Orewa Mark II
Oscar Wilde's imperious Lady Bracknell would have told this Labour Government that losing the initiative once at Orewa was due to misfortune; twice looks like carelessness. Yet it's happened. Labour has again been caught looking foolish, frantically erecting straw men with the help of the media, deliberately misrepresenting Don Brash's views on adoption, and making contradictory statements of protest. One minute Steve Maharey calls Brash "an idiot", then wants credit for doing several things Brash recommends. It was the same last year. One standard of citizenship and an end to special privileges for Maori was "racist". Until, that is, Labour deemed it politically necessary to talk about doing it too. Same this year. The hapless minister expects us to applaud his belated tinkering with benefit rules after 5 years as Minister of Social Welfare. It's all part of the Government's strategy: perform cosmetic surgery only when polling shows National gaining on an issue.
Apart from one exaggerated statistic about the number of Maori children on welfare (the correct figure of 30% is still scary), Brash's numbers appear to stack up. Sickness and invalid beneficiary numbers rise while ministers crow about the dropping unemployment figures. Maharey is being disingenuous about them, while the media who are mostly in Labour's pocket, try to help. Fifteen per cent of working age people are still on welfare after an unprecedented burst of economic growth. Maharey could already have reached Brash's beneficiary target if his heart was in it. And there's 109,000 people on the DPB today when there were only 12,600 in 1975. Does anyone believe that a 30-year epidemic of domestic violence caused it, and that more DPBs are the solution, as the Minister implies?
We need to go further than the terminally polite Don Brash. Economically we can't afford so many idle people, and the welfare costs to Police, Education, Health, the Courts, and Correction Services keep growing. The world of welfare has become a national tragedy. As incidents of domestic violence multiply, racing ahead amongst the welfare segment of society, someone in government should have worked out that benefits help create domestic violence, not solve it. Low-lives, many on welfare themselves, batten on to DPB recipients. There is daily evidence of parental neglect on TV. It can usually be sheeted back to welfare. The Cashel Street kids who preferred to live in a building littered with blood and excrement than go home. The Wairarapa tragedies of 2003 where innocent children were murdered. Burglaries, home invasions, drugs. And the constant road carnage where unsupervised teenagers, many of them victims of inadequate parenting, kill and maim themselves, taking innocents with them. Won't we all be surprised if the two discarded Hastings new-borns don't turn out to be from homes where welfare is a multi-generational reality? I will. The huge increase in welfare after 1970 has created this, and sustains it. The Minister wrings his hands like Uriah Heep.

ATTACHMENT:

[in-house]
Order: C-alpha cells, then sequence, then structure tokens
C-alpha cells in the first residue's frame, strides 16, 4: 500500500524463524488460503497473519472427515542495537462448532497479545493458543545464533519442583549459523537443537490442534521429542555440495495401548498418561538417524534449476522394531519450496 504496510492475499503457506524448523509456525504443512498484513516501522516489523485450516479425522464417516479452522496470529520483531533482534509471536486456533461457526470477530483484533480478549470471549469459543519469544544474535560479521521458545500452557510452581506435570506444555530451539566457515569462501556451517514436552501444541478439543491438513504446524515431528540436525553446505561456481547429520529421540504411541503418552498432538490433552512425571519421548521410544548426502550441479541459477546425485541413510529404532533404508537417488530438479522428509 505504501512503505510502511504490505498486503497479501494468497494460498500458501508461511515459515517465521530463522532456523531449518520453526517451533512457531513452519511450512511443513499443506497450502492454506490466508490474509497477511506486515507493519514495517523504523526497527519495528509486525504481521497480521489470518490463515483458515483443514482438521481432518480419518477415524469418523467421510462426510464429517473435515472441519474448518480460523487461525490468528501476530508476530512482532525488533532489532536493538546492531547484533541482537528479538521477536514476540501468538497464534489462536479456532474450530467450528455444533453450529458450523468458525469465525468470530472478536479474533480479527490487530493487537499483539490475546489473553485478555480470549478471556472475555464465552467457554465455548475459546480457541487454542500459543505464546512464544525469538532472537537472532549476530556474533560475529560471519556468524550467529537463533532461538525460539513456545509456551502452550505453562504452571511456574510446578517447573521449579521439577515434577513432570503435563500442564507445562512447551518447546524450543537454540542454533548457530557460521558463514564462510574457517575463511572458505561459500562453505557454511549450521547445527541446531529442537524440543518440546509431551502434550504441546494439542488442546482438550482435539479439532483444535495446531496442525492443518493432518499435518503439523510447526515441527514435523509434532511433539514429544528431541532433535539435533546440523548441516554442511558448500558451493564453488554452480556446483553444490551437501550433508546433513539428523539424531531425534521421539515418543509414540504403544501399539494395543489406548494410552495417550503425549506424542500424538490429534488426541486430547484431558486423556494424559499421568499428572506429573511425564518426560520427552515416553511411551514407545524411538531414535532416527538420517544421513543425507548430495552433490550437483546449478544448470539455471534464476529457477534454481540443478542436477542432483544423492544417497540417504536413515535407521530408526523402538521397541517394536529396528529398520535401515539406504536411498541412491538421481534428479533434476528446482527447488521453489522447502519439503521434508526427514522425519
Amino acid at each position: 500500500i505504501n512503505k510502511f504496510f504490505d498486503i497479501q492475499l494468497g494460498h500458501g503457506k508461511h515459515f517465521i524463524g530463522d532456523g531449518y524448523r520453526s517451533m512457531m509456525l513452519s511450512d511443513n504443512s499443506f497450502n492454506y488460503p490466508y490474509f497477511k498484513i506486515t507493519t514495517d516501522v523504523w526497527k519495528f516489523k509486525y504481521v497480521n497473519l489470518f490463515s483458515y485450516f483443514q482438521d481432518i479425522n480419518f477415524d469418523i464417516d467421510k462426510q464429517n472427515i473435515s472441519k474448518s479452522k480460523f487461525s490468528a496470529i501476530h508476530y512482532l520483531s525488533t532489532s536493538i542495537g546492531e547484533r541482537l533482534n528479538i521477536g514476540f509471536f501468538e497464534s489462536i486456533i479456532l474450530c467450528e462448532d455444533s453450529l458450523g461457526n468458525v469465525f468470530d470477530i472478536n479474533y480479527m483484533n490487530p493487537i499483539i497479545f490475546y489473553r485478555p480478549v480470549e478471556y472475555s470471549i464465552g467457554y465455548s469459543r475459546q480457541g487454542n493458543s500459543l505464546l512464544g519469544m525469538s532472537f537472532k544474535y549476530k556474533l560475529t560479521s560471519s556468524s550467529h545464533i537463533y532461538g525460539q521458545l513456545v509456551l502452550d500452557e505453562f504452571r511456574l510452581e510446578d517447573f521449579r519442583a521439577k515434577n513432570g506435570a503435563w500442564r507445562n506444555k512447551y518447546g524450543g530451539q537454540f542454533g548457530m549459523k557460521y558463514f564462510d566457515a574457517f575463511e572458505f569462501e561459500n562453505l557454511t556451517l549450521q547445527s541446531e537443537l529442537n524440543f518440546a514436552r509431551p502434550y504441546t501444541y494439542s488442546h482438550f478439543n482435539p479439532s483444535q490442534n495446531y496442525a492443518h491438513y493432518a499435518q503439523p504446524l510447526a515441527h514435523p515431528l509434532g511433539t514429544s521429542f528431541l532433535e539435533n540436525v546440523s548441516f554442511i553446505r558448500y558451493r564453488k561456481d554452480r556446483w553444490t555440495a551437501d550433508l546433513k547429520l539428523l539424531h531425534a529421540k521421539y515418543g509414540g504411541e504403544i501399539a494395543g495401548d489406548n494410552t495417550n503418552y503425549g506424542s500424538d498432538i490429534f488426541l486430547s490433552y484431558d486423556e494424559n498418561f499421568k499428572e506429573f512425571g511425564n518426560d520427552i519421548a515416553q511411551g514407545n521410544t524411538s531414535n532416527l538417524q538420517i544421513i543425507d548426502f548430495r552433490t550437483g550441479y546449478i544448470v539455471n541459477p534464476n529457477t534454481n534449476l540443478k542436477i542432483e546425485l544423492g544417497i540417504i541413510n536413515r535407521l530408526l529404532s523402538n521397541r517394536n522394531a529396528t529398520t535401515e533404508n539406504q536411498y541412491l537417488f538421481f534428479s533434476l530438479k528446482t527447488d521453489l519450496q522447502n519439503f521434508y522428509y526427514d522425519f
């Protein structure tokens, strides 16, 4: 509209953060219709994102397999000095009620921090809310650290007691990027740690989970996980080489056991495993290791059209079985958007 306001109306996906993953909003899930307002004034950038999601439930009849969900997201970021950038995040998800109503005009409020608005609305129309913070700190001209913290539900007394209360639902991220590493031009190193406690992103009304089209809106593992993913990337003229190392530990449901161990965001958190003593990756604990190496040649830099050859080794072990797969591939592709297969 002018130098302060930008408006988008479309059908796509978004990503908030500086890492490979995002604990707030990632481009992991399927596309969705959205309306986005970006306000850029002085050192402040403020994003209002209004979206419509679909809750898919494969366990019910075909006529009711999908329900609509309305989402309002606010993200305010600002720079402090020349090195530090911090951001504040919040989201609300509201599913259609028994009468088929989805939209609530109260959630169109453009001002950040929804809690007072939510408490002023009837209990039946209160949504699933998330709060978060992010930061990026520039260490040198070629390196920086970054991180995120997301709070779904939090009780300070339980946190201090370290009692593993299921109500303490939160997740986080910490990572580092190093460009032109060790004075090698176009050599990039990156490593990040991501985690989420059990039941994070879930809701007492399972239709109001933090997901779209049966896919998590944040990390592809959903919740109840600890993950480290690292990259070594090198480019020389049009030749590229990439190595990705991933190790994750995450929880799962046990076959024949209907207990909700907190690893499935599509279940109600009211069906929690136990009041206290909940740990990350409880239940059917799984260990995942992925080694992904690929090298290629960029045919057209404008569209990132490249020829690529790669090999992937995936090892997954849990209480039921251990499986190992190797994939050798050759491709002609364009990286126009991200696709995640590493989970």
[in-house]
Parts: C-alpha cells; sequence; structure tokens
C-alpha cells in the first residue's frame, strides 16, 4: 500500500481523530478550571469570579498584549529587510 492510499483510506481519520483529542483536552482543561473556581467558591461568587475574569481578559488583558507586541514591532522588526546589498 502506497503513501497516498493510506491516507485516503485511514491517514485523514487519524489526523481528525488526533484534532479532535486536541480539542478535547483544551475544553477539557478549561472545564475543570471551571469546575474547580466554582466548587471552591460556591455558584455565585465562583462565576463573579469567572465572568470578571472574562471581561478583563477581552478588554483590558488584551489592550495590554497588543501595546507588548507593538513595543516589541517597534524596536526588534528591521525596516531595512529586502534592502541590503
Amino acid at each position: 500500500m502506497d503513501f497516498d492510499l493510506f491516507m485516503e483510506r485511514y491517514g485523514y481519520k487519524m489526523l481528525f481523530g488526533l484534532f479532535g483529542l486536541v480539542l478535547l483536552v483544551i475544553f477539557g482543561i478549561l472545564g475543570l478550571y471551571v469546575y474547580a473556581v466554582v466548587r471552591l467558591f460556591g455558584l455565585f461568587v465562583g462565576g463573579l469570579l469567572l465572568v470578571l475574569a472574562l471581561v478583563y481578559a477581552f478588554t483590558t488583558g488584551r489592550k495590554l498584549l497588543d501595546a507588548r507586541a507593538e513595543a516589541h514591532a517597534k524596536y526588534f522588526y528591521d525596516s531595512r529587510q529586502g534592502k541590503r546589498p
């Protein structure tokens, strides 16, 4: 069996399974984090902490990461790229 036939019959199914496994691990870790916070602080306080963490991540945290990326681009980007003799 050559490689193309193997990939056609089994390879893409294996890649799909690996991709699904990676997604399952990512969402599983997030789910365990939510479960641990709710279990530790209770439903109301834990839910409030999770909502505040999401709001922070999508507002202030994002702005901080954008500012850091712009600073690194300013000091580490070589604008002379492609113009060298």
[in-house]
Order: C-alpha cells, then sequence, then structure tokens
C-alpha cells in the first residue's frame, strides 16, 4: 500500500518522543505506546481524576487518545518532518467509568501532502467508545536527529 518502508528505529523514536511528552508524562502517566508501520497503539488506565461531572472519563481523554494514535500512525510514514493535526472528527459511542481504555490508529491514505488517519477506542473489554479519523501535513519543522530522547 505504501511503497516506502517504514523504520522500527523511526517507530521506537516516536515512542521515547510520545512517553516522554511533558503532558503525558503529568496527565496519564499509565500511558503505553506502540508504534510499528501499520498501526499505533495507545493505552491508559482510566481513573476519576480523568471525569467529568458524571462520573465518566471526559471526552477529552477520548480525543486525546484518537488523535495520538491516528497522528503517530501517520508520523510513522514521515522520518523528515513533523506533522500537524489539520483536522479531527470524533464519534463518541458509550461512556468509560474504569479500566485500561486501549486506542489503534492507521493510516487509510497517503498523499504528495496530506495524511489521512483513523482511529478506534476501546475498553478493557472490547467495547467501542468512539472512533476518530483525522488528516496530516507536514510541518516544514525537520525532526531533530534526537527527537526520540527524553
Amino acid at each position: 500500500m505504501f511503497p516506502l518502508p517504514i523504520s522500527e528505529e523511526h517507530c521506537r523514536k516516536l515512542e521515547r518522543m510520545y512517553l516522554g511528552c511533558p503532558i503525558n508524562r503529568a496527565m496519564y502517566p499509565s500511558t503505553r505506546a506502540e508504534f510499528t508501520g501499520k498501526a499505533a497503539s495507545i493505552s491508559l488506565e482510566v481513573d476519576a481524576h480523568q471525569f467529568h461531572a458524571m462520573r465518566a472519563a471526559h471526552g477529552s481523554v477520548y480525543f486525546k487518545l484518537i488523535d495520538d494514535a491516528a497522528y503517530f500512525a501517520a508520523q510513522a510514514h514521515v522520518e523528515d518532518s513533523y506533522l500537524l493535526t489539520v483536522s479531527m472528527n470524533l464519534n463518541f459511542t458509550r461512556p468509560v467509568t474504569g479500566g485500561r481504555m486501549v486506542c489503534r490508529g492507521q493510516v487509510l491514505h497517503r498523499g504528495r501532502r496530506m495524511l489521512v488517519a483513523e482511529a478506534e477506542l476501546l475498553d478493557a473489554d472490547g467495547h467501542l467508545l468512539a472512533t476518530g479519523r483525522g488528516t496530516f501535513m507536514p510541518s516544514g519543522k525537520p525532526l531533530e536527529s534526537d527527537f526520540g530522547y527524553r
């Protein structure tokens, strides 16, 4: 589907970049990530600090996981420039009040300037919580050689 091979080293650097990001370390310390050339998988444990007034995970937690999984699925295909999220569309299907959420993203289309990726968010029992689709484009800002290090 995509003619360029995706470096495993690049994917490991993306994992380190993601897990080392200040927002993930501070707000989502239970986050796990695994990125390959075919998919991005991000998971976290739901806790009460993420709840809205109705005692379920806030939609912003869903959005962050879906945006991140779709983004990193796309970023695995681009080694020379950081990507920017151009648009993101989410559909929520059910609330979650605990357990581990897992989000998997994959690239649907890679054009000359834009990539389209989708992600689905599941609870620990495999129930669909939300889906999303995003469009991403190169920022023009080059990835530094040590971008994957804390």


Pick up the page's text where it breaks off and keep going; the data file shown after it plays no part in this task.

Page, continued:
The real question we are dealing with is why today's Labour Party adopts a "see no evil, hear no evil" approach to welfare, and only investigates problems when MPs feel a cold wind up their majorities. The answer isn't hard to find. It's their age. My generation of students was becoming sceptical of Marxist thinking by the 1960s - arguments that portrayed us all as unwitting victims of capitalist greed that caused anti-social behaviour and destroyed opportunities etc. Then suddenly this claptrap was given a new lease of life. Academics, students, a few politicians and far too many journalists found attractive the plot theories of people like Michael Harrington. His 1962 study of American poverty portrayed it as the inevitable consequence of a wicked system. Governments should make amends and pay out for any distress. Personal responsibility for crime, domestic violence, truancy, feckless parenting, school under-achievement - even the indifference of many women to the growing opportunities on offer - went out the door. Sociologists (Maharey), political scientists (Helen Clark and Phil Goff), historians (Michael Cullen), the odd lawyer (Margaret Wilson) became obsessed with their mission to change "the system". After 30 years they'll never learn that there are some things politicians can't fix, and people have to do for themselves.
I hope I live to see a younger, wiser generation of Labourites take a grip on reality and return the party to Peter Fraser's "hand-up, not hand-out" approach to welfare. How much better New Zealand would be if the State fostered it. But I'm not holding my breath.